|Publication number||US3131142 A|
|Publication date||Apr 28, 1964|
|Filing date||Oct 13, 1961|
|Priority date||Oct 13, 1961|
|Publication number||US 3131142 A, US 3131142A, US-A-3131142, US3131142 A, US3131142A|
|Inventors||Jr King L Mills|
|Original Assignee||Phillips Petroleum Co|
|Export Citation||BiBTeX, EndNote, RefMan|
|Patent Citations (4), Referenced by (34), Classifications (18)|
|External Links: USPTO, USPTO Assignment, Espacenet|
April 28, 1964 K. L. MILLS, JR
CATALYTIC HYDRO-CRACKING Filed Oct. 13, 1961 1.1 NO ON MOVED OLLA'IVLVD HOLVHVdBS 83990839 DLLSOVD INVENTOR. KL. MILLS, JR.
ATTORNE s United States Patent" 3,131,142 CATALYTIC HYDRO-CRACKING King L. Mills, Jr., Bartlesville, Okla, assignor to Phillips Petroleum Company, a corporation of Delaware Filed Oct. 13, 1961, Ser. No. 144,912 1 Claim. (Cl; 208-108) This invention relates to, an improved process for the destructive hydrogenation of heavy oils. In, one. aspect, this invention relates to the recovery of the metallic portion of the metal catalyst used in hydrocracking processes. In another aspect, this invention relates to the preparation of metal salt catalyst used in hydrocracking processes.
It is well known in the art of refining petroleum that elevation of the temperature of liquid hydrocarbons beyond certain limits results in cracking. It is also well known that metals present in the hydrocarbon tend to increase the rate of cracking. However, when hydrogen is present the temperature, pressure and hydrogen-tohydrocarbon mole ratio can be established. to.produce desirable fuel products from heavy oils. such as topped crude oils, gas oils, cycle oils, residues of distillation, tars, pitches, shale oils and the like.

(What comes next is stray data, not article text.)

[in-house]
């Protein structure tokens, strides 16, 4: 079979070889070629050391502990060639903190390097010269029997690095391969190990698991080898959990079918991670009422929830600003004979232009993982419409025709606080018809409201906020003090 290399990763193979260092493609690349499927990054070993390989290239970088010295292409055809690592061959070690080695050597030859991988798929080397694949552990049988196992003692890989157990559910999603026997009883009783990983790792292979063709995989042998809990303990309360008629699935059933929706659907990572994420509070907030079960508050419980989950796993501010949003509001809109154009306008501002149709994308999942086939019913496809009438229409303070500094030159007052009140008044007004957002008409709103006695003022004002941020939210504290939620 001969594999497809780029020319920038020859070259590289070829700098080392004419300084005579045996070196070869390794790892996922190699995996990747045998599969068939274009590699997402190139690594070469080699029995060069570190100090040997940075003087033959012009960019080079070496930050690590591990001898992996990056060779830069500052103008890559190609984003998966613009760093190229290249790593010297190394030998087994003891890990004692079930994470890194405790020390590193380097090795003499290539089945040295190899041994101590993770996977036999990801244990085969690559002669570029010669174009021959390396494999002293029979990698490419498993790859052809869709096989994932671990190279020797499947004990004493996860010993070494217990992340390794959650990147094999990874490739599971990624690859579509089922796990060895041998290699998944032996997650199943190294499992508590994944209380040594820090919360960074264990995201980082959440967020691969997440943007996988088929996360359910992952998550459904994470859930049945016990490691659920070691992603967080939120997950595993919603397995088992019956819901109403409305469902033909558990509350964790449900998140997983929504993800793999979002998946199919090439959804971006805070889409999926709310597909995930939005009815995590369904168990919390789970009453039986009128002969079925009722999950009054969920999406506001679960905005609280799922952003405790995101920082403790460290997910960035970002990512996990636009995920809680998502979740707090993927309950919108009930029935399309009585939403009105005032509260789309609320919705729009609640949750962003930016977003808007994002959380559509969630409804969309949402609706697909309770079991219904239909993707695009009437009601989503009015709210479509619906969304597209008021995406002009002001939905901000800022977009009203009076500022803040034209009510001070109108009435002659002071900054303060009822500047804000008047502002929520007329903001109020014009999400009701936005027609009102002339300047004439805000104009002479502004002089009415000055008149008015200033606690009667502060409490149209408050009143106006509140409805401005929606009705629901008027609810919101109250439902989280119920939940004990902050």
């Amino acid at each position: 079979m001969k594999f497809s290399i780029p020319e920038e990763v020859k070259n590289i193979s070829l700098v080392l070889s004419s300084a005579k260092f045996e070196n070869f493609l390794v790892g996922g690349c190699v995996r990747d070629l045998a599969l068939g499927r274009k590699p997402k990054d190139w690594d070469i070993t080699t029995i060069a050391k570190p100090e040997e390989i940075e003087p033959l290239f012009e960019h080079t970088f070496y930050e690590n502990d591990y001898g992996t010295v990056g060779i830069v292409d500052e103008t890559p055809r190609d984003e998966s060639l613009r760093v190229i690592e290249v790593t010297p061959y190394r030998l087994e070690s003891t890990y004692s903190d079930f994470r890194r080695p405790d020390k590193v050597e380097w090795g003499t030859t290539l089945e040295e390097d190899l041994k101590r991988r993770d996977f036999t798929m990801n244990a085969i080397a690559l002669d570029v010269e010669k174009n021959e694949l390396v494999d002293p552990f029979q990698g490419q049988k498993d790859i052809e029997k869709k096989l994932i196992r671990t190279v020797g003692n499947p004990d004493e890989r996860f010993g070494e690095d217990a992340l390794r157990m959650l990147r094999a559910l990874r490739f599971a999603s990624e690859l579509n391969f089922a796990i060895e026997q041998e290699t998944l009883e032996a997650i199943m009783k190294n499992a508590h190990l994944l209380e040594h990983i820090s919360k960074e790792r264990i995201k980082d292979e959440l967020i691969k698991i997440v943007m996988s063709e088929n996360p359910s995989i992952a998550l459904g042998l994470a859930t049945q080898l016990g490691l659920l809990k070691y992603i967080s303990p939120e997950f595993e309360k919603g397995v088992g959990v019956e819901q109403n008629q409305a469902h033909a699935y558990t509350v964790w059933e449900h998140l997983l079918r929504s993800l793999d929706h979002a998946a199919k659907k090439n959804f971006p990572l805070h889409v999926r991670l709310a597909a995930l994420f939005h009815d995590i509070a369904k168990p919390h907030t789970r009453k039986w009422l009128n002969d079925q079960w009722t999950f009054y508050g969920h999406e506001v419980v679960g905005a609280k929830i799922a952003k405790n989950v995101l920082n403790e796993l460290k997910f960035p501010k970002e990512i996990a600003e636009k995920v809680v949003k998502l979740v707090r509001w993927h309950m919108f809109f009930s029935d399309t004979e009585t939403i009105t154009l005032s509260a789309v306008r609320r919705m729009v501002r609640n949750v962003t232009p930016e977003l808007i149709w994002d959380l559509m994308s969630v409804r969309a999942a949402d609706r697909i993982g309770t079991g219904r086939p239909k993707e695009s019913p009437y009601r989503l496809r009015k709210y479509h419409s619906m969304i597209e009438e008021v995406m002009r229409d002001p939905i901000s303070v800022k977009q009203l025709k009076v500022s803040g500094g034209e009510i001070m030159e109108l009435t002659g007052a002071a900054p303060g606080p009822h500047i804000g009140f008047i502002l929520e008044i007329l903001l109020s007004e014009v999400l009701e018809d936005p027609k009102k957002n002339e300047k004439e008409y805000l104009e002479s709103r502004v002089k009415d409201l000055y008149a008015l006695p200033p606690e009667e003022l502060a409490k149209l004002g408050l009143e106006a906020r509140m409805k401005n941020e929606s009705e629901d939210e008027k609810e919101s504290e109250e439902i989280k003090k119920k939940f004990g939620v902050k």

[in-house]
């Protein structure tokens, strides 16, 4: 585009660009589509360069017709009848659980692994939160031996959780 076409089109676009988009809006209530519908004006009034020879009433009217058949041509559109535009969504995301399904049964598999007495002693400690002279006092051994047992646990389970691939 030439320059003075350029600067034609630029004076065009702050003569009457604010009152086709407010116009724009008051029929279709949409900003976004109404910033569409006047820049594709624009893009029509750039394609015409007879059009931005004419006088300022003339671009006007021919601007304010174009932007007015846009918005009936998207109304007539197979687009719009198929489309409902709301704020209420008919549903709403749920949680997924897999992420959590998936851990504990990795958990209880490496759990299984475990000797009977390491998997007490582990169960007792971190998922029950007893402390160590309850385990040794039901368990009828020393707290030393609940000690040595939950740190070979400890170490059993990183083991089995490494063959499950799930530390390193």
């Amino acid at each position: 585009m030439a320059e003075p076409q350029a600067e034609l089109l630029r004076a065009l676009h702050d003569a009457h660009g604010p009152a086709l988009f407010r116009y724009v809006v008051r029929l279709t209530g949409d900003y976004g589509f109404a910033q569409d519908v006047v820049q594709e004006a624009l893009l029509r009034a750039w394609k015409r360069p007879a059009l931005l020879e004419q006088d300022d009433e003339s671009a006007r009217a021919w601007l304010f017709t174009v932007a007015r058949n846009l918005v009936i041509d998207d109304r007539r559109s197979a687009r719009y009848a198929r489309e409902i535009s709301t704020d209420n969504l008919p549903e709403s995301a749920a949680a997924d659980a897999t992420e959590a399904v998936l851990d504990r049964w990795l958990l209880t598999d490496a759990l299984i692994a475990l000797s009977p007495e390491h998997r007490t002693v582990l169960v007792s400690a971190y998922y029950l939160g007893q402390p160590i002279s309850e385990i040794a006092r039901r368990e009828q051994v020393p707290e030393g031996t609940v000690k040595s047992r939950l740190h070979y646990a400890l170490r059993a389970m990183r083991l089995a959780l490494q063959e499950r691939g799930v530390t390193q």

One problem connected with the above process resides in providing a homogeneous contacting between the metal particles, hydrogen and the oil to be cracked. One answer appears to be homogeneous dispersion of the metal catalyst in the form of a soluble salt. However, such proposals have met with, disfavor in the refining industry because of the high cost of the catalyst which frequently cannot be readily recovered in the process. The process per se is described in copending application Serial No. 81,129, filed January 6, 196 1, by King L. Mills, Jr., entitled Heavy Oil Conversion Process.
I have discovered a process wherein the metallic portion of catalyst used in hydrocracking processes can be recovered and reused.
It is an object of this invention to provide a methodof recovering the metallic portion of catalyst used in hydrocracking, processes.
Another object of this invention is to provide a method of preparing the metal catalyst used in hydrocracking processes.
Other objects and several advantages of. this invention will be apparent to those skilled in the art from a study of the disclosure, drawing and claim.
To more clearly understand this invention, reference is made to the drawing which is a schematic flow diagram illustrating a process in accordance with this invention.